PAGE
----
French manager Métropole Gestion highlights positive signs in Europe that makes European equities a good investment in the current global environment.
This summer was synonymous with volatility on the financial markets. Fears over China’s economic growth followed on the heels of Greek default worries.
However, these fears should not overshadow the solid earnings releases published by European companies. On the whole, they outperformed the consensus which is still featuring forecasts for low profit growth.
The People’s Bank of China’s surprise decision in August to devalue the yuan exacerbated investor fears over China’s economic outlook. The Shanghai stock exchange has shed more than 25% since the end of June.
Meanwhile in Europe, sectors with the greatest exposure to the Chinese slowdown (basic resources, automotive, oil & gas) recorded the biggest losses. Against this backdrop, our portfolios – predominantly invested in companies generating most of their business in Europe – were quite resilient overall.
Our portfolios’ exposure to the Chinese economy, as measured by the revenue earned by portfolio companies in the country, averages 3%. This positioning has absolutely nothing to do with a specific view on the Chinese economy, but rather has to do with the substantial undervaluations of companies with the greatest exposure to the European economy.
Domestic cyclicals, such as temporary employment companies Hays and Randstad, Cagemini and Atos in IT services and Saint-Gobain in construction, generate 70% to 90% of their revenue in Europe.
Given that European economic activity is, on average, 25% below its 2007 peak and that unprecedented efforts are being made to improve fixed costs, valuations have a lot of catching up to do.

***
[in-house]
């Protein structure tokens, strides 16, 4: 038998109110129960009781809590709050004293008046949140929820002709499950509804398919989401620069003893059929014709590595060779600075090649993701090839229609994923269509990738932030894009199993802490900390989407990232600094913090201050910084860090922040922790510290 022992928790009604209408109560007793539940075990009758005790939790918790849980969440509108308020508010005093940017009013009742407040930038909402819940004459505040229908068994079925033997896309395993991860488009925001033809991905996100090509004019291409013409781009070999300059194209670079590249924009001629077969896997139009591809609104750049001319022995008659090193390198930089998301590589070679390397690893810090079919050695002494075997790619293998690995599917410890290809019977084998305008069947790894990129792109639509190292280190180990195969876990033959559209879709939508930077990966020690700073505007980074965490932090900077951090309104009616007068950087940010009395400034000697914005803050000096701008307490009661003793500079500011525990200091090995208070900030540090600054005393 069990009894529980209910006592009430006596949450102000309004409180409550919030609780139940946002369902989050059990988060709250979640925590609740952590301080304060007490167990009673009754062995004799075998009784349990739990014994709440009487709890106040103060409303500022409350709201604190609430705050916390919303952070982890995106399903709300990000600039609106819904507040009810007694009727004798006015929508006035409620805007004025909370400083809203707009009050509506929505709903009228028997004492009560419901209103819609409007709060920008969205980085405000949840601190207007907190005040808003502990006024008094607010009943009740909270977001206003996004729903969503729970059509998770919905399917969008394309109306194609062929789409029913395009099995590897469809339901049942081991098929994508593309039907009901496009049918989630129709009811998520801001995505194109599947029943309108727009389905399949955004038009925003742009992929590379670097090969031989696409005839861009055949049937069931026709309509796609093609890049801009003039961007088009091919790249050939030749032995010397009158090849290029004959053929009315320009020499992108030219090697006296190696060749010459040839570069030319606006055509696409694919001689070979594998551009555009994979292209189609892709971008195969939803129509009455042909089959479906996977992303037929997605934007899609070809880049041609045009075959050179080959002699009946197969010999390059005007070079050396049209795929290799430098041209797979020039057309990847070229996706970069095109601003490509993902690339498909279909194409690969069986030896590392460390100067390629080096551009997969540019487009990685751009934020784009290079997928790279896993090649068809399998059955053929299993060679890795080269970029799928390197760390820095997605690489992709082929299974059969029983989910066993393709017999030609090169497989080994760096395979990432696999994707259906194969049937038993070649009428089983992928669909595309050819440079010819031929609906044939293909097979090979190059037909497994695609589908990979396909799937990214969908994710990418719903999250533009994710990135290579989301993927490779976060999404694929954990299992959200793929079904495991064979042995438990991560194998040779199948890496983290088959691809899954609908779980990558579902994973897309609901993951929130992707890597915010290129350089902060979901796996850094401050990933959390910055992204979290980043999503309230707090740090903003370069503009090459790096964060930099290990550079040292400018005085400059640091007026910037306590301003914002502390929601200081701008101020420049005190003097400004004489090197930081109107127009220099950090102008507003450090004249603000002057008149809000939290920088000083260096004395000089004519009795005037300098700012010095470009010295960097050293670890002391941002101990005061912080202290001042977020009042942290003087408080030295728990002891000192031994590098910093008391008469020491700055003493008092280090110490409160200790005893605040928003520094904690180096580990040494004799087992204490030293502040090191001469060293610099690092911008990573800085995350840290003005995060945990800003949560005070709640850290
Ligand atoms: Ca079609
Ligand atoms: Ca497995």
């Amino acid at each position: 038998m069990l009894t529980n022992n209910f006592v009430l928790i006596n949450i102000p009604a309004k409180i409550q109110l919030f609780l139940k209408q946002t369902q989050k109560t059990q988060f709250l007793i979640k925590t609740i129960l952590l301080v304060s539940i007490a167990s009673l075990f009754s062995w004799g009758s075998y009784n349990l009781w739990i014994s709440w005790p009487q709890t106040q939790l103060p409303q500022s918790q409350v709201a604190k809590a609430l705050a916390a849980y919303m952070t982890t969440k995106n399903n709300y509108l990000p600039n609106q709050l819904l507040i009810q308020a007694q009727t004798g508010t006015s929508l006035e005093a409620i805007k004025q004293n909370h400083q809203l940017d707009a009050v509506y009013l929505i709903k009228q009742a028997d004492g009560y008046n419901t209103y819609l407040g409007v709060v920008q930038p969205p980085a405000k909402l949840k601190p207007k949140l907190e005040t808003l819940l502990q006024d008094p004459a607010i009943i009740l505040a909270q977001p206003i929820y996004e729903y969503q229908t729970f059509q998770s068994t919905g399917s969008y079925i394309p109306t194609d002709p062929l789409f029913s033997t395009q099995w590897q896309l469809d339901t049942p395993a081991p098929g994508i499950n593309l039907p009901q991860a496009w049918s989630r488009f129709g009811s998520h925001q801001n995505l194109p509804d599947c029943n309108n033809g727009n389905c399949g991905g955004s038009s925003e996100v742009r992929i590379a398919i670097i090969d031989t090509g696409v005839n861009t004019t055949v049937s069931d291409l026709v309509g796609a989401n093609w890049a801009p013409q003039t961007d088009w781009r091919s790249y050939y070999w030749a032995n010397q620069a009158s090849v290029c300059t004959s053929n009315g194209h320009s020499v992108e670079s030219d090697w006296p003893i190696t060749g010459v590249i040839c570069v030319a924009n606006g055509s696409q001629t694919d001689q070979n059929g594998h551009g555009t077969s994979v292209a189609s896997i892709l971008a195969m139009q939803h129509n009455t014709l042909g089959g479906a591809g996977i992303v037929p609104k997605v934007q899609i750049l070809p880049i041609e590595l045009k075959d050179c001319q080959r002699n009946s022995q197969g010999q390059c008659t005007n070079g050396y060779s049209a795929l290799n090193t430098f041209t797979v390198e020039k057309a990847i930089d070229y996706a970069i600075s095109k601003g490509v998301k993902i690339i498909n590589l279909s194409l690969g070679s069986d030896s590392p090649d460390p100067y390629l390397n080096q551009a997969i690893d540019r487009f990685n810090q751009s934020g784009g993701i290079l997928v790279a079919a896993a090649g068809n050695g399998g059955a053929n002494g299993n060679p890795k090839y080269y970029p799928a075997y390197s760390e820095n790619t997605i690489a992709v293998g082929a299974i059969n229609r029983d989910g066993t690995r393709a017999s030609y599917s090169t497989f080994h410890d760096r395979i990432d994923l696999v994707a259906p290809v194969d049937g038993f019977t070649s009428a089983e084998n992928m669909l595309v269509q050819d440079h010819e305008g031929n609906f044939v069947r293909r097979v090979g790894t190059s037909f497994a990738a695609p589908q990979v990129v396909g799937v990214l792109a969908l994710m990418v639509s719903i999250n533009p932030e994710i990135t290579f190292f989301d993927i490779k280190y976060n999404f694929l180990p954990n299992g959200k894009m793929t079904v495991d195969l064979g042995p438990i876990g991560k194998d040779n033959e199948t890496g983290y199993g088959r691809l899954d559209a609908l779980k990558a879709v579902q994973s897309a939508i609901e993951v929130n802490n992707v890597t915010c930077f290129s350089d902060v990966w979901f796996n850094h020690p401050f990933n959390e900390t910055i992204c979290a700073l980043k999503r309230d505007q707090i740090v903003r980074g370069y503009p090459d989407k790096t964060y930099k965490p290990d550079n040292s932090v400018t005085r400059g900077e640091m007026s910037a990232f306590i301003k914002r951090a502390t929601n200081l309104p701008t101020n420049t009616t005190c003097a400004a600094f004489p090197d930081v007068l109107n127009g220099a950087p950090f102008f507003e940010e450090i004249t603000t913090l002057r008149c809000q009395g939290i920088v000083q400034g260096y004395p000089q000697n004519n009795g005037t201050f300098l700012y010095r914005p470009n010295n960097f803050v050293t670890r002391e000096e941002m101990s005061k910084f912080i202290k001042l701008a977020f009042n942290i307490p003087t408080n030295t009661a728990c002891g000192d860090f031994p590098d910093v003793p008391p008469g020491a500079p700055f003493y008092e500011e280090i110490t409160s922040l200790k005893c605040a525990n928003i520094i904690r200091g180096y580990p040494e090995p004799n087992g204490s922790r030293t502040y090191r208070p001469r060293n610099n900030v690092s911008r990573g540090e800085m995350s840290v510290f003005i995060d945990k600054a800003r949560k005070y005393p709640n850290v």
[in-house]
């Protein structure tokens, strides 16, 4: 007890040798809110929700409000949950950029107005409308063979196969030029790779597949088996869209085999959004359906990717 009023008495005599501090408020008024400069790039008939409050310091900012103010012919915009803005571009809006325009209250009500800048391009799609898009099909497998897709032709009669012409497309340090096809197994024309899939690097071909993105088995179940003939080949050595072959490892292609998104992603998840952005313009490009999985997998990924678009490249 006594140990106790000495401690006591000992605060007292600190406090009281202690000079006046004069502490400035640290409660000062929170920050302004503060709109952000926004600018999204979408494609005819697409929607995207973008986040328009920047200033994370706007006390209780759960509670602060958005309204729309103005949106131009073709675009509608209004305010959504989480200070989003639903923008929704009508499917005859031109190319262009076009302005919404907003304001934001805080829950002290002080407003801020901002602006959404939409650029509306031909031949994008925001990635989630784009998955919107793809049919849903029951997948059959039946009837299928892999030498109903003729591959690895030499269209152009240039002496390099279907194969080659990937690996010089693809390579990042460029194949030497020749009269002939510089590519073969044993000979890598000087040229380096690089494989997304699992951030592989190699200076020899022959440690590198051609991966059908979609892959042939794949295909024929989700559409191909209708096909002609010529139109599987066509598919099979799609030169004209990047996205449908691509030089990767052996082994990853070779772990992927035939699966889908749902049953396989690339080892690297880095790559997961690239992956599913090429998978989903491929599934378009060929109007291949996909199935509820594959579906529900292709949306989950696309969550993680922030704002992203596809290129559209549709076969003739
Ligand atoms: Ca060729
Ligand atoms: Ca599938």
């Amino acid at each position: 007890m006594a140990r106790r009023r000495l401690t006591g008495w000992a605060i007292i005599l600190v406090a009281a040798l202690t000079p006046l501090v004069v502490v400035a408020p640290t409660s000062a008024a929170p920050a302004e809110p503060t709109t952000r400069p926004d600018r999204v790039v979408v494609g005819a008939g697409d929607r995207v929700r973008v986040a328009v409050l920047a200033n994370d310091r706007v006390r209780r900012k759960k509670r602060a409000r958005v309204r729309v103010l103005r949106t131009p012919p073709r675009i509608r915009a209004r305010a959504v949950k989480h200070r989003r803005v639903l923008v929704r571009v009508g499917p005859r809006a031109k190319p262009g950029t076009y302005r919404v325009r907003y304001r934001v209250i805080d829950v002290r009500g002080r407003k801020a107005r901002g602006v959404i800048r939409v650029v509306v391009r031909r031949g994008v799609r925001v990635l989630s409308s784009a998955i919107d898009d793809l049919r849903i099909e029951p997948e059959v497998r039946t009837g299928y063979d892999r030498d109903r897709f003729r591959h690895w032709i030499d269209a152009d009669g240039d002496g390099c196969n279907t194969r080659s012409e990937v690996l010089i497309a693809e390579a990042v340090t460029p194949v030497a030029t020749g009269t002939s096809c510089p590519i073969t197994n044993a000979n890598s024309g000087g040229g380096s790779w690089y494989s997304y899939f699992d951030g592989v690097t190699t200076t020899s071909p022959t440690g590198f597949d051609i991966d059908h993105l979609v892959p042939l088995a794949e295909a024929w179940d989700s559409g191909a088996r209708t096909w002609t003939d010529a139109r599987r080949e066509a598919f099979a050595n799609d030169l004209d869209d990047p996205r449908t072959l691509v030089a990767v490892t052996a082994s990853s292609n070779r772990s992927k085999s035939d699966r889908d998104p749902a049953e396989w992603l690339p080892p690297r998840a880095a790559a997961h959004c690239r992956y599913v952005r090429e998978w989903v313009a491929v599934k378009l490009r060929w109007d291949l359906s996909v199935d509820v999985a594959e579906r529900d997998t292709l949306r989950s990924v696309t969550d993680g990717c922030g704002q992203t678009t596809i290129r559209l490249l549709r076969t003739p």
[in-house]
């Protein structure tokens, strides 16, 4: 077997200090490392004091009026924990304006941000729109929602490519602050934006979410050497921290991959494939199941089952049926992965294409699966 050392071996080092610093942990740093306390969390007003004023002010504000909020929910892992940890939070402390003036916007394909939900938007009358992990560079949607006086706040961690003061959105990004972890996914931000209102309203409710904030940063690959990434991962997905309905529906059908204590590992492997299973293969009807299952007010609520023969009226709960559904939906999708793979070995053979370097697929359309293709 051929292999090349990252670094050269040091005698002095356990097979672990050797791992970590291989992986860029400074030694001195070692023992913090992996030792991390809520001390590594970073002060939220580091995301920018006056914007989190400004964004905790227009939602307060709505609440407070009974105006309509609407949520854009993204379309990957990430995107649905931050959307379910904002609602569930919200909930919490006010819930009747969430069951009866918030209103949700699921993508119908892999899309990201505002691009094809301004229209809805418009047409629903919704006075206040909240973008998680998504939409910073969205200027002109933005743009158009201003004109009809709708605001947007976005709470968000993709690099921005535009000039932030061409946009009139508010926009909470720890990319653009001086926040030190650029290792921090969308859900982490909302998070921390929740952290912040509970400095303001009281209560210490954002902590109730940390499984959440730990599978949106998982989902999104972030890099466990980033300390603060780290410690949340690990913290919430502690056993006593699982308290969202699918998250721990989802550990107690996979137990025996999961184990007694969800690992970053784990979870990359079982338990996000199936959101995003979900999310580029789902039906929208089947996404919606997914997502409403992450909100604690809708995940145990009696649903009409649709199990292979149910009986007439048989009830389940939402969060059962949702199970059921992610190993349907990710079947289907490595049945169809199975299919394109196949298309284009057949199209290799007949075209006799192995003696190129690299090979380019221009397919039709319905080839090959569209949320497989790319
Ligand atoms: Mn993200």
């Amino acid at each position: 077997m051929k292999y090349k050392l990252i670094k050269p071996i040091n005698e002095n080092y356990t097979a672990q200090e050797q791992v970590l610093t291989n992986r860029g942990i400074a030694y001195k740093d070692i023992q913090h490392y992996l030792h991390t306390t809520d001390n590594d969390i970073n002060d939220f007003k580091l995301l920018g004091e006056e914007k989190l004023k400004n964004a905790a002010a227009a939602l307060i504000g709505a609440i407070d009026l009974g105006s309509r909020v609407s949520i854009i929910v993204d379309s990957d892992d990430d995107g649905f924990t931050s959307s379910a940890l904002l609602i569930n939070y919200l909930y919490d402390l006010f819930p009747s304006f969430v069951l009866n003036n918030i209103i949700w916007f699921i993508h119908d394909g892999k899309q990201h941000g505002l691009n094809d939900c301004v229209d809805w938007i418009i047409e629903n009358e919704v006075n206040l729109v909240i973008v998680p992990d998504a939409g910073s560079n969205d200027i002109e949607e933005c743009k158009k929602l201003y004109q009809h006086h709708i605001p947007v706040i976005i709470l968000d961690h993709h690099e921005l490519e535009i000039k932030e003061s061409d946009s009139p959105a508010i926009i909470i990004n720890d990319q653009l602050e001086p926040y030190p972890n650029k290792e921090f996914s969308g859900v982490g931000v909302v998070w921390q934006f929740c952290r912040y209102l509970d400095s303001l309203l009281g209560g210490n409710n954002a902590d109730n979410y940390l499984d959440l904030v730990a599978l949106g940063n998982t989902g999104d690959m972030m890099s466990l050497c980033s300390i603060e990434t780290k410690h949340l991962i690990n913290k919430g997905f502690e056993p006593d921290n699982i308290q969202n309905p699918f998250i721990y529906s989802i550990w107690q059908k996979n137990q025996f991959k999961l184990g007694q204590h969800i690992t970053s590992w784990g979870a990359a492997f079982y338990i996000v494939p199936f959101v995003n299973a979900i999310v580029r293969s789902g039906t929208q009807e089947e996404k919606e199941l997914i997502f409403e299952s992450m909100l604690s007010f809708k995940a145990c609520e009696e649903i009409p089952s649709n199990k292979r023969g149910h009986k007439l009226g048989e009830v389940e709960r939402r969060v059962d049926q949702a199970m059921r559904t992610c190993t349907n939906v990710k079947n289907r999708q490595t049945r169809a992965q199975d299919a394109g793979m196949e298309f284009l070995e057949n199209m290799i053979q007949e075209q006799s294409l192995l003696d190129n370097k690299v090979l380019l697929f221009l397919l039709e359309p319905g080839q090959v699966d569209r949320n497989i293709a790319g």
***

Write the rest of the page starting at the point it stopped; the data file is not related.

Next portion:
Similarly, the public’s perception of telecom stocks (which occupy a large position in our portfolios) has been clouded in recent years by two negative factors: a very high exposure to the European economy and worsening competitive conditions.
Our initial investments in the sector began around mid-2013 when the European telecom market began showing signs of stabilisation.
According to recent publications, the tide of earnings has definitely turned for these companies, now that the anti-trust regulator is no longer opposed to consolidation deals aimed at promoting investments in very high speed internet.
Banks, which have long embodied fears surrounding the European economy and made up a significant percentage of our holdings due to their low valuations, have published better-than-expected results.
Like BNP Paribas, which was re-introduced into METROPOLE Sélection at the end of May, and Italian banks Unicredit and Intesa Sanpaolo, trends in cost of risk and loans in Europe are improving, in turn helping results improve. Home improvement retailer Kingfisher, which earns most of its revenue in the UK and France, benefits from the same positive signals.
Conditions are ripe for European companies, thanks to a combination of low energy costs, the depreciation of the euro and the improved macroeconomic outlook in Europe.
Not so for their US counterparts, impacted by the appreciation of the dollar, or their Chinese peers, currently burdened by the country’s economic slowdown. This relatively more favourable environment, coupled with cyclelow valuations, is the perfect set-up for major revaluations.